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From The Desk Of The Old Ceremony’s Django Haskins: Anchovies

The Old Ceremony, the orchestral-pop quintet Django Haskins has led since 2004, just released its fifth album, Fairy Tales And Other Forms Of Suicide. The band’s first LP for Yep Roc is also its first to receive a vinyl pressing, as well as its first to be released in Europe. In other words, it’s the perfect time for a provocative album title. Like many of the reinvented and rejuvenated performers the band now calls label mates (such as Robyn Hitchcock, Nick Lowe, John Doe and Paul Weller), the Old Ceremony makes music unencumbered by the ever-shifting demands of new and now. Haskins will be guest editing magnetmagazine.com all week. Read our brand new Old Ceremony feature.

Haskins: I used to hate these harsh little fish, but then I discovered that they work best behind the scenes, as a flavor enhancer that doesn’t leave any fishiness. They’re like the MSG of the sea. Whenever I can slip them into pasta sauces, I do. This requires finesse, as they’re not particularly popular at my house. Sometimes I wonder if learning to appreciate anchovies is like getting excited about seeing birds in the wild—a sure sign of premature dotage.

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From The Desk Of The Old Ceremony’s Django Haskins: Our Daily Bard

The Old Ceremony, the orchestral-pop quintet Django Haskins has led since 2004, just released its fifth album, Fairy Tales And Other Forms Of Suicide. The band’s first LP for Yep Roc is also its first to receive a vinyl pressing, as well as its first to be released in Europe. In other words, it’s the perfect time for a provocative album title. Like many of the reinvented and rejuvenated performers the band now calls label mates (such as Robyn Hitchcock, Nick Lowe, John Doe and Paul Weller), the Old Ceremony makes music unencumbered by the ever-shifting demands of new and now. Haskins will be guest editing magnetmagazine.com all week. Read our brand new Old Ceremony feature.

Haskins: We all know the old saw about Eskimo languages having 50 words for snow. The ways that languages reveal our attitudes, fears or preoccupations fascinates me. For instance, the Chinese has no word for “privacy,” in the way we mean it. Having lived in mainland China, this makes sense to me. But even though I was an English major in college, I never quite appreciated until recently just how much one particular man enriched our language. And he did so in ways that help us understand ourselves, not just as English speakers, but as humans. It floats to the surface in commonplace references to something rotten in the state of Denmark, a lady who protests too much or someone mad but north by northwest, to name a few just from Hamlet. When Keith Richards talks about his songwriting process as sticking a finger up into the atmosphere and occasionally grabbing some divine inspiration, it makes me think that Shakespeare must have spent his entire adult life hanging from a church spire, conducting lightning bolts.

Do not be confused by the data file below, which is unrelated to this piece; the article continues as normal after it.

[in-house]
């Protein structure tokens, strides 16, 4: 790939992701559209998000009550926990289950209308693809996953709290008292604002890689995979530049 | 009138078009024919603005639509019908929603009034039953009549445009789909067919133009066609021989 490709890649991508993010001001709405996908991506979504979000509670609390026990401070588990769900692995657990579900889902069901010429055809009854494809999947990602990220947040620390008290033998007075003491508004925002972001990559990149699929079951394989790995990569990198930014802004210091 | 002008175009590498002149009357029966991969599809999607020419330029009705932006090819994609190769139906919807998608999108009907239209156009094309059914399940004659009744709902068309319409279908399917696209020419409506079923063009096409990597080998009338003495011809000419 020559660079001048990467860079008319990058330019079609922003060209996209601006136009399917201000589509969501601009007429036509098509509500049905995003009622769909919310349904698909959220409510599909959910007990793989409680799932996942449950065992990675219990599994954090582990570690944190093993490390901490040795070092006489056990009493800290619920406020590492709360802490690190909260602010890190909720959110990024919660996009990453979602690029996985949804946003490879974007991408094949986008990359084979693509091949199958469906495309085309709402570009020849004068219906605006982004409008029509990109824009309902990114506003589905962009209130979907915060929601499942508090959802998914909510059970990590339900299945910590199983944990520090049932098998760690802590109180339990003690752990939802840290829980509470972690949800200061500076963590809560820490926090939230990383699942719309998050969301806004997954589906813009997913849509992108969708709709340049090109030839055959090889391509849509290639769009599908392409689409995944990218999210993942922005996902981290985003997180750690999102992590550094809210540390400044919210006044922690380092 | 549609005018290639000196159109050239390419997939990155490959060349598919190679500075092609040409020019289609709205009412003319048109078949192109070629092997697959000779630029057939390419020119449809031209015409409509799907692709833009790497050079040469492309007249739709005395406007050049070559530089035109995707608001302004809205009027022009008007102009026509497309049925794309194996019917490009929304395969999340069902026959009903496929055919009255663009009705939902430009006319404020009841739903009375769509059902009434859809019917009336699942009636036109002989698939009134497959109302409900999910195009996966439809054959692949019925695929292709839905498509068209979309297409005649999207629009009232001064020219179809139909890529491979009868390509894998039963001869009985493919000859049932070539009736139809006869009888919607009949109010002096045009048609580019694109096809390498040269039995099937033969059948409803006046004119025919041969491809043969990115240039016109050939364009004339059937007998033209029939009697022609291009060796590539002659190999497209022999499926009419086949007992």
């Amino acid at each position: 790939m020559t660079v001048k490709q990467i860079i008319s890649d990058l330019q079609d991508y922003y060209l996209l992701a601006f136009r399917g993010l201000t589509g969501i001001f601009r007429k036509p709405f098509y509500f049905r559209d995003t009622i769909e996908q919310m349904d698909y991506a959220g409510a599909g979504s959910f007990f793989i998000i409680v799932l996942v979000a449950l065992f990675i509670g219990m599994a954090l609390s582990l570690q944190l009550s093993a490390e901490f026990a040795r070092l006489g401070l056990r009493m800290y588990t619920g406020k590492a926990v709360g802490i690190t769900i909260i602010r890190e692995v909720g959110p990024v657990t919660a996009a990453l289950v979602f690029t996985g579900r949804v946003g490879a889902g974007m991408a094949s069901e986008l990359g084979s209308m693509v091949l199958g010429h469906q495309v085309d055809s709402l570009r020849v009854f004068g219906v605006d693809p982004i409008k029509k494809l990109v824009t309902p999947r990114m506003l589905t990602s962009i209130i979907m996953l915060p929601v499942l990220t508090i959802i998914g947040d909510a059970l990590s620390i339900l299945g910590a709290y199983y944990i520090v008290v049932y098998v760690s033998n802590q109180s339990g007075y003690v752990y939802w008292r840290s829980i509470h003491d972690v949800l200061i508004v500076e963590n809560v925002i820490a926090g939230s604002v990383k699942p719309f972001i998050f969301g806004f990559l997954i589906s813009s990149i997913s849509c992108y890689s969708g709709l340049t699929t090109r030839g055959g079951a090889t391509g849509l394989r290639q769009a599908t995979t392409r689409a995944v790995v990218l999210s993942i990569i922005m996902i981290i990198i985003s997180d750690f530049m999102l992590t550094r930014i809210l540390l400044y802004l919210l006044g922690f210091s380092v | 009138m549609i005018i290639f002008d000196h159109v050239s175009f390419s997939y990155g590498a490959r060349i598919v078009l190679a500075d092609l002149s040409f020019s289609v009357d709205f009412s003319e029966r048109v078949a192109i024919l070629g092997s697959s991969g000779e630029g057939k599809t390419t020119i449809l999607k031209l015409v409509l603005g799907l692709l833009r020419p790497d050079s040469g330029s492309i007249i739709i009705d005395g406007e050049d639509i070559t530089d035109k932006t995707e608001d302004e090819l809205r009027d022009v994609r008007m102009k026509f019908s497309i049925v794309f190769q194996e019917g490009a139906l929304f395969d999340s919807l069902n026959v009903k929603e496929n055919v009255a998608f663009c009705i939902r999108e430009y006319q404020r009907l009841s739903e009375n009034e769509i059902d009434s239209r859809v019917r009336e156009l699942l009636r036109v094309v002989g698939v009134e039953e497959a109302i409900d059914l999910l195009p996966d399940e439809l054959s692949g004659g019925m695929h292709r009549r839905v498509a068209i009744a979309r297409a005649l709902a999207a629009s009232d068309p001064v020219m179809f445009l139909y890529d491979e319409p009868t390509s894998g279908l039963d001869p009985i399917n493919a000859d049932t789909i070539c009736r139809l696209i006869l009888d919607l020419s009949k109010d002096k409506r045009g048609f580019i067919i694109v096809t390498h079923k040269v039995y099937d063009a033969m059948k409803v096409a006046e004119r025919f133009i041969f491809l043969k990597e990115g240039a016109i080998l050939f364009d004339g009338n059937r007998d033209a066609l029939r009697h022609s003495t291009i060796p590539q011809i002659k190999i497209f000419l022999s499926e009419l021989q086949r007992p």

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From The Desk Of The Old Ceremony’s Django Haskins: Dexter Romweber

The Old Ceremony, the orchestral-pop quintet Django Haskins has led since 2004, just released its fifth album, Fairy Tales And Other Forms Of Suicide. The band’s first LP for Yep Roc is also its first to receive a vinyl pressing, as well as its first to be released in Europe. In other words, it’s the perfect time for a provocative album title. Like many of the reinvented and rejuvenated performers the band now calls label mates (such as Robyn Hitchcock, Nick Lowe, John Doe and Paul Weller), the Old Ceremony makes music unencumbered by the ever-shifting demands of new and now. Haskins will be guest editing magnetmagazine.com all week. Read our brand new Old Ceremony feature.

Haskins: The word “legend” gets tossed around pretty freely, making it hard to find the real ones among the merely “esteemed.” But one live experience with Dexter Romweber will set you straight. The Old Ceremony has played with him a few times, and I loved his sound—and soul—so much that I went home and wrote a song called “The Death Of Me” for him, which he generously put on his most recent record. Dex has grabbed the tail of rock ‘n’ roll and is riding out a wild ride to the end. Thank goodness he’s making records to document his journey into darkness and back.